Today I watched Garrone’s Pinocchio (2019). Visually, this is a masterpiece. Every frame looks fantastic. Collodi’s world really comes alive through Garrone’s vision. This is the case in most of Pinocchio’s technical aspects, be they set design, use of cg and makeup. The enthralling folkish soundtrack also does its bit and then some to bring Collodi’s fantastical version of 1800s Italy to the screen. All these aspects gel together seamlessly as I had no doubt they would. This is, after all, the same visionary director of Tale of Tales (2015), another brilliant picture.
Of all the film versions of Pinocchio I’ve watched, this also has to be the most loyal to the 1883 source material which I read way back in secondary school. It doesn’t shy away from any of the long since forgotten moments in the Pinocchio mythology, burnt feet and hanging until death included. To be fair, I don’t remember much about Benigni’s Pinocchio (2002), other than it was a weird little film and which in my book, is the singular dent in his dazzling repertoire (apart from the abysmal Il Piccolo
Diavolo, (1988)). I’m also quite fond of The Adventures of Pinocchio (1996), which was the first live-action version of the story I had ever watched. Its entertaining, upbeat and depressing in equal measures and may not be everyone’s cup of tea. However, I find it’s the memories of the movie-watching experience in spite of the actual movie content that really counts when we remember impressions of childhood films.
Then of course, there is the 1940 Disney classic which remains the mother of all filmic Pinocchios. I assume (although that’s an ugly word) that every child goes through this movie at least once in their lives, as they do most other Disney classics. This version is the most accessible and easy-to-watch Pinocchio. This isn’t saying that it isn’t also profoundly sad in its own way. The story of Pinocchio, is after all, the story of loss of innocence, the corruption of minors, parenting in difficult situations, and of learning the difference between right and wrong. This is also a story of growth and maturity. All concepts which are not at all easy to translate to happy movies for children, whatever the production house may be.
Casting and Characters
I enjoyed the casting of Benigni as Geppetto. I’m sure I had read somewhere that he had retired. I had avidly eaten up every second of his screen time in his (until last year) last on-screen role in Woody Allen’s To Rome With Love (2012). It was an endearing, quite Benigniesque character he had played in that film whom I had thought quite fitting to end his career with.
The fact that he came out of (semi) retirement to take part in a re-telling of a story he had told with so much passion himself although it failed miserably, tells a lot about Benigni’s own character. His Geppetto is portrayed as a poor tradesman who resorts to bumming and manipulating his way into free lunch at the local tavern. His shtick quickly gets old. Thankfully, now and again we’re treated to glimmers of Guido Orifice in Geppetto’s seemingly never-ending energy and effervescent outlook, especially when he’s just discovering he’s a father.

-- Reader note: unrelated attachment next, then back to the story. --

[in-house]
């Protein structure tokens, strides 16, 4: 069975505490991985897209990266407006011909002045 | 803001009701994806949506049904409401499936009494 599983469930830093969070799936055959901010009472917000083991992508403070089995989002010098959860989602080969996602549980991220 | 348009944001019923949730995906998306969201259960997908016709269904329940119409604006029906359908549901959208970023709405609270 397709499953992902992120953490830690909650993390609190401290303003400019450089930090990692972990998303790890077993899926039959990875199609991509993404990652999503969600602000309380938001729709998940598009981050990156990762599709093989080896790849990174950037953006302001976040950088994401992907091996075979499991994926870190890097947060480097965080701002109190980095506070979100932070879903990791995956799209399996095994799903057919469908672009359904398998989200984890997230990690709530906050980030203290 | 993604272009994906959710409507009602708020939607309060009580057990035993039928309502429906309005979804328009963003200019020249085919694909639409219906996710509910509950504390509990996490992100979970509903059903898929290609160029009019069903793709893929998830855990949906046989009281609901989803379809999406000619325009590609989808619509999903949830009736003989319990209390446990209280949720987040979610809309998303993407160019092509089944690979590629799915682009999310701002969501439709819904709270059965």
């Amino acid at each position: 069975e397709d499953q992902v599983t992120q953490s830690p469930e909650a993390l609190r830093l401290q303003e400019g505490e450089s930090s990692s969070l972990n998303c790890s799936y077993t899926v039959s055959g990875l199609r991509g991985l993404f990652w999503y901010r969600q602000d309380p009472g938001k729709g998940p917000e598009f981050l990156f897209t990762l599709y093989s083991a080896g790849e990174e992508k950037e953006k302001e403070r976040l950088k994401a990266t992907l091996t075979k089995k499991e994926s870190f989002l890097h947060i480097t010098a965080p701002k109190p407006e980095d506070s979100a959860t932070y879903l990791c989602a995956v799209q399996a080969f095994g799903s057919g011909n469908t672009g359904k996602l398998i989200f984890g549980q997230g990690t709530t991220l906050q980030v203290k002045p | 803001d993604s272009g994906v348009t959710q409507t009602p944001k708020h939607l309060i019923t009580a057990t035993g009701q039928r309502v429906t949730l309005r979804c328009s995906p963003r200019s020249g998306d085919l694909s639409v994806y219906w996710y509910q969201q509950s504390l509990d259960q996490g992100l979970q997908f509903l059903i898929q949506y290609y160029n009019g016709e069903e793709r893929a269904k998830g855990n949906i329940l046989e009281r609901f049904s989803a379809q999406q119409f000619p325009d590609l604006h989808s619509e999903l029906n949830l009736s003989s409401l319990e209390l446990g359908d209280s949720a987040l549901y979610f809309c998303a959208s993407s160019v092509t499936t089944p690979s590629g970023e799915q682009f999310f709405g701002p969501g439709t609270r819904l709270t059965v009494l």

As a father, Geppetto is the ultimate role-model. The way he advertises his (instantaneous) fatherhood with all the neighbourhood is admirable. His passion for his vocation must be respected. ‘I’ll find him even if I have to cross the sea,’ he declares once his wooden son (hope I’m not spoiling anything here!) manages to lose himself on his first school day. Most of us can relate with this aspect of the story. One doesn’t need to have personally experienced parenthood to empathise with Geppetto’s plight. There are many parents after all, who go to hell and back to see their children live a good life.
One also finds it easy to identify with Pinocchio himself. Pinocchio is a babe mingling with wolves (in the shapes of a Cat and Fox), and he has to learn about trust and deceit the hard way. It takes a while before he fully understands that it doesn’t pay to be innocent and good. I quite enjoyed the scene where Pinocchio not only realised that the world is indeed a hopelessly perverted place he has no chance of surviving simply by being ‘good’, but also that it pays to embrace dishonesty. This happened during a courtroom scene where Pinocchio recounts his ordeal to the judge (who also happens to be a simian) who decides to throw him in jail precisely because of his innocence. It is also spelled out to him quite matter-of-factly – ‘In this country, the innocent people are jailed.’ It is only after Pinocchio reacts by conjuring up his own imagined robberies and misdeeds that he is applauded and set free.